published: 9 /
Hailed as ‘The Godfather of Americana’, US roots rock musician Jason Ringenberg recently issued new solo LP ‘Rhinestoned’ to outstanding praise. Julie Cruickshank caught up with the alt. country pioneer to chat about the making of the album and formative influences
Jason Ringenberg is the former frontman of Jason and the Scorchers, the alt-country pioneers who were instrumental in paving the way towards music genres Americana and cowpunk. His new solo album ‘Rhinestoned’, an entertaining mix of styles ranging from country to rock written and recorded during the 2020 Covid-19 lockdown, has been released to critical acclaim. Pennyblack caught up with him to chat about Nashville, The Incredible String Band, reading early American history, performing in the UK, and riding the trains with a Network Rail pass.
PB: Hello Jason, congratulations! ‘Rhinestoned’ is fantastic. It sounds great and I really like the variety of styles. Do you feel you will carry on in this mixed vein or are you moving more towards pure country?
JR: Thank you. I am quite proud of ‘Rhinestoned’. I have always been a hodge-podge artist, a load of this and a little of that. For certain though, the thread of pure classic country music does run through this album, and will always be a part of what I do.
PB: The gospel song you cover, ‘Christ the Lord Is Risen Today’, makes a sort of reflective interlude in the album. Do you think, whether subconsciously or not, you recorded this as a reaction to the tragic heavy Covid-19 death toll in the US?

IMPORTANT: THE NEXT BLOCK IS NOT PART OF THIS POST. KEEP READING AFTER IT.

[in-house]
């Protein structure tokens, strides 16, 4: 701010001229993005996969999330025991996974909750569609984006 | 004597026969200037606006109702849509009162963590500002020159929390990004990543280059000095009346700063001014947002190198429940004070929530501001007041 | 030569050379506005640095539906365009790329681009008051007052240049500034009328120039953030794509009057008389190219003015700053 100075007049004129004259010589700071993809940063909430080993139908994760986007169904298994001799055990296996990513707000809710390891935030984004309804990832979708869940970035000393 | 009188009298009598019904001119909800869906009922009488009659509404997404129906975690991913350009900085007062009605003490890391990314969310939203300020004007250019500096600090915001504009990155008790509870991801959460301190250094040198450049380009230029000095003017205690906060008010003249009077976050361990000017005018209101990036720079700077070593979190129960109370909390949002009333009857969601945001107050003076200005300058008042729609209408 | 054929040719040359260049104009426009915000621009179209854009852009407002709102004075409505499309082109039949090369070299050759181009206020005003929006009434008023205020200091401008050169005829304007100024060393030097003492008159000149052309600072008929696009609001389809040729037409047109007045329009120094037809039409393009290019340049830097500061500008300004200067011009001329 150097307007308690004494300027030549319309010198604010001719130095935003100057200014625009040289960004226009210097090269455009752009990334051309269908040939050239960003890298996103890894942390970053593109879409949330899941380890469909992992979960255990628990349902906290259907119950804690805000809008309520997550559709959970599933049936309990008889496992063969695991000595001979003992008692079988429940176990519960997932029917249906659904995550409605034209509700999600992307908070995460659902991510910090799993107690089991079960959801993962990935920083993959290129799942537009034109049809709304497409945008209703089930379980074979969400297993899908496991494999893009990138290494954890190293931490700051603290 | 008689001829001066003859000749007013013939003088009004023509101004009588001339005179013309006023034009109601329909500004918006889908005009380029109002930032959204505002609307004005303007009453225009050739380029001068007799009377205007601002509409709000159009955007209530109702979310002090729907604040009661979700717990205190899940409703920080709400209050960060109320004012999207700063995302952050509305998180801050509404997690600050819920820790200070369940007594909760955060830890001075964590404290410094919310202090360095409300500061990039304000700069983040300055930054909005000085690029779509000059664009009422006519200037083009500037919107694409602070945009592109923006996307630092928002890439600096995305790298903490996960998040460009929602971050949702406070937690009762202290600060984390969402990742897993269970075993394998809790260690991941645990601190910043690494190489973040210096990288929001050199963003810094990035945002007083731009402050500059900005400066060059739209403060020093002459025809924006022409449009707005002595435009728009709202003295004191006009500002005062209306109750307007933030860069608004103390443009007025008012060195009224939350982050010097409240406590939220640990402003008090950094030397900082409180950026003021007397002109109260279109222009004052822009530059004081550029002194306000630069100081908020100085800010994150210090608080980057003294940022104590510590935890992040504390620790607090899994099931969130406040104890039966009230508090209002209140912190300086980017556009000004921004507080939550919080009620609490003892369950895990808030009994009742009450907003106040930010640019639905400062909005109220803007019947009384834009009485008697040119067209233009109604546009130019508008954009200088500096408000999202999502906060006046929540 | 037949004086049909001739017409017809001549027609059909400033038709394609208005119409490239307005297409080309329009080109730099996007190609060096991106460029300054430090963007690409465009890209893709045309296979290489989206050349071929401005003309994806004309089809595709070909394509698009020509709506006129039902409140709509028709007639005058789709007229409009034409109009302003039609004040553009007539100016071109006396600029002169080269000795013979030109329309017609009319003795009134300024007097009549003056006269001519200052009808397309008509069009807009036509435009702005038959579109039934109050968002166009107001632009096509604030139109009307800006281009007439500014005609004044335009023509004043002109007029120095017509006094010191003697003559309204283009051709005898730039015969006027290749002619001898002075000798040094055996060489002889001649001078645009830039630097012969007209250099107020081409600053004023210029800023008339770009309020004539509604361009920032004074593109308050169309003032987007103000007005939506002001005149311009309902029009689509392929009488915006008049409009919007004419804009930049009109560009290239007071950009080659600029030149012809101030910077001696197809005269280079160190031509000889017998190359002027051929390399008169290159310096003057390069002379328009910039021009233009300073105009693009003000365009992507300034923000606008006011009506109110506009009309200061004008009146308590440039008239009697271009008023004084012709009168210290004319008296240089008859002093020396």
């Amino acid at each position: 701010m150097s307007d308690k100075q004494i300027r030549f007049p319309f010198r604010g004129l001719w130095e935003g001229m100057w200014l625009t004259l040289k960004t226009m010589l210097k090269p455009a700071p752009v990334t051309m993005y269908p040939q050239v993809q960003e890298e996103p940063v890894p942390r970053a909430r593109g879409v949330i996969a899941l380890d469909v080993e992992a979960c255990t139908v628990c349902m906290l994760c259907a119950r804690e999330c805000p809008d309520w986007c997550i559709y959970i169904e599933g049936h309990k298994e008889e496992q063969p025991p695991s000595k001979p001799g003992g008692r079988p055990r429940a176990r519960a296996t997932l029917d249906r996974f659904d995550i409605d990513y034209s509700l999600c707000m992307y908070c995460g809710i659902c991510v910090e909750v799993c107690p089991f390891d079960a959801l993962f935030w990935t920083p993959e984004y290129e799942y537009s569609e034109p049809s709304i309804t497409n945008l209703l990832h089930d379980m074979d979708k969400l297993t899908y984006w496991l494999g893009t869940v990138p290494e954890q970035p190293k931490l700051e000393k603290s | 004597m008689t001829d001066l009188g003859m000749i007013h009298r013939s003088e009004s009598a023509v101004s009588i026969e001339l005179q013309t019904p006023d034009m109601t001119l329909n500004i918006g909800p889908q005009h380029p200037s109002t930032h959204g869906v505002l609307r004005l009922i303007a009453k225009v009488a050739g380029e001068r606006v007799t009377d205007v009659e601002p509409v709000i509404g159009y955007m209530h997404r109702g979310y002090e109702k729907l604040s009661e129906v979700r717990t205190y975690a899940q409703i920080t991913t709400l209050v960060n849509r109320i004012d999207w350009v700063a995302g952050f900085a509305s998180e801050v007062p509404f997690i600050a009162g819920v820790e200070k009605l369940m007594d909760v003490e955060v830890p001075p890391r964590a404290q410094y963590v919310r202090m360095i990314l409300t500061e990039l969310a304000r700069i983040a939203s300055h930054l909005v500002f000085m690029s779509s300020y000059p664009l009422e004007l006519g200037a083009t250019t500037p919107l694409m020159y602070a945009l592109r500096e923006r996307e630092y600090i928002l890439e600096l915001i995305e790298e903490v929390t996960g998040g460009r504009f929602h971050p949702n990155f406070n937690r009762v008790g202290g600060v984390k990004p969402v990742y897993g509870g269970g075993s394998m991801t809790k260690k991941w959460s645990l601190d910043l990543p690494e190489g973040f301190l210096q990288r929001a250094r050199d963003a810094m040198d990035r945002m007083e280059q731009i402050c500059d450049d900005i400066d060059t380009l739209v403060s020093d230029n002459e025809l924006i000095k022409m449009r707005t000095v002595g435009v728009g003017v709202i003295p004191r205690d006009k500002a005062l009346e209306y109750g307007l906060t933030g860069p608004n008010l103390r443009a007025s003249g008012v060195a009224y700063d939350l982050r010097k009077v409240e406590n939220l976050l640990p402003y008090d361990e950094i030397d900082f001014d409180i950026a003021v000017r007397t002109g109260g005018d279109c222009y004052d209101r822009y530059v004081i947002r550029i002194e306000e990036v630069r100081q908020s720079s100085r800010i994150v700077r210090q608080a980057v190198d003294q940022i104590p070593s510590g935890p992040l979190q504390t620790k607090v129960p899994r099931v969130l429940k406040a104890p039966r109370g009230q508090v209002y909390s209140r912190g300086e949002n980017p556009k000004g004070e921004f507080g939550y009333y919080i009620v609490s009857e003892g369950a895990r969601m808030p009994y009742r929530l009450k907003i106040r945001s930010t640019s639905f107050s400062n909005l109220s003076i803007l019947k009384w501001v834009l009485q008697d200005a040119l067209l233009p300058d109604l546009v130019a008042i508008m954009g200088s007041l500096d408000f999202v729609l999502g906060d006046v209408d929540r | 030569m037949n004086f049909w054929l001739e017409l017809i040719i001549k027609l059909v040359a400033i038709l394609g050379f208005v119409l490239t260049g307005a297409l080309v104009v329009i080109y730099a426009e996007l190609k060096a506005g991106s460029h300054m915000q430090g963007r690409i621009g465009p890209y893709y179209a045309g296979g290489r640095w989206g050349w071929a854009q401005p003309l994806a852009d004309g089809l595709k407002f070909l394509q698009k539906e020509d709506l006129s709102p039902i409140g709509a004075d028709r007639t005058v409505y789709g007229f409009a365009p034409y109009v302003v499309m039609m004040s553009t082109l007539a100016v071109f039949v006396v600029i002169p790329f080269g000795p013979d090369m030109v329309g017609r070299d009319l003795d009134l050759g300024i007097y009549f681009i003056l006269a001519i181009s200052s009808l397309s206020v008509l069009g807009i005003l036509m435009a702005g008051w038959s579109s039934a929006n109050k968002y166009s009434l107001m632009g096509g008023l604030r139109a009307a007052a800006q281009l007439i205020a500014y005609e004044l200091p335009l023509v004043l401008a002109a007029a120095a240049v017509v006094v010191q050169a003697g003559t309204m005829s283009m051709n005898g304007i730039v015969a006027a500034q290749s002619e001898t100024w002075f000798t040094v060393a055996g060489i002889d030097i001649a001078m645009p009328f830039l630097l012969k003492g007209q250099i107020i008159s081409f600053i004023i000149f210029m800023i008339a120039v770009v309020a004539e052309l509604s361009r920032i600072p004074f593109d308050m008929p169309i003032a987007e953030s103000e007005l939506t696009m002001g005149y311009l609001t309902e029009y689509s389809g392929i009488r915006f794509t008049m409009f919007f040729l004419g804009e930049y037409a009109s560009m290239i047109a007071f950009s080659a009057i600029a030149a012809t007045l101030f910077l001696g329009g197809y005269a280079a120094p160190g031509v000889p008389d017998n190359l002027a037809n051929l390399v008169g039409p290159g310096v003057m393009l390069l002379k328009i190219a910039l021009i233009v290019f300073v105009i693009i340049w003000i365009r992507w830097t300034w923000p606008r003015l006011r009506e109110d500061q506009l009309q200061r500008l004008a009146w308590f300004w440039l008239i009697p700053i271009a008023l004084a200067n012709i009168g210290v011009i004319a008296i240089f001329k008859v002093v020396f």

JR: Subconsciously, yes. That song is at heart a profound statement of hope. I decided to record it after hearing my daughters sing it in our church choir.
PB: ‘Nashville Without Rhinestones’ is my favourite track. Will you be putting this out as a single?
JR: Thank you. It was the first song I wrote for the record. I finally succumbed to what all Nashville songwriters eventually do: write an “anti-Nashville” song! However, ‘Nashville Without Rhinestones’ is NOT about the music community or its music. The Nashville music community is as inspiring as ever. The song is about the relentless purge of Nashville’s history by the “money people”, most of whom are driven to tear our heritage to put up more tacky condos. It sickens me.
PB: You write that ‘I Rode With Crazy Horse’ came to you in a dream. This happens to a lot of songwriters - Paul McCartney woke up one morning with Let It Be almost complete in his head. Do songs in the main just occur to you, or do you have a general idea and then explore whether it will work or not?
JR: Most often, the main lyric idea and basic melody happen at once. In that song’s case, it all came at once, including all the lyrics. I woke up and sang it into my phone and then edited the stream of ideas later.
PB: Some of your lyrics made me think of the wordplay of Johnny Cash. Has he influenced you in any way?
JR: Any American country or rock ‘n roll singer worth his or her salt has been influenced by the Man in Black, whether they know it or not. In my case, I have always been especially influenced by Cash in terms of how he expresses spiritual themes in his music.
PB: Are you a great reader? Who are your favourite authors?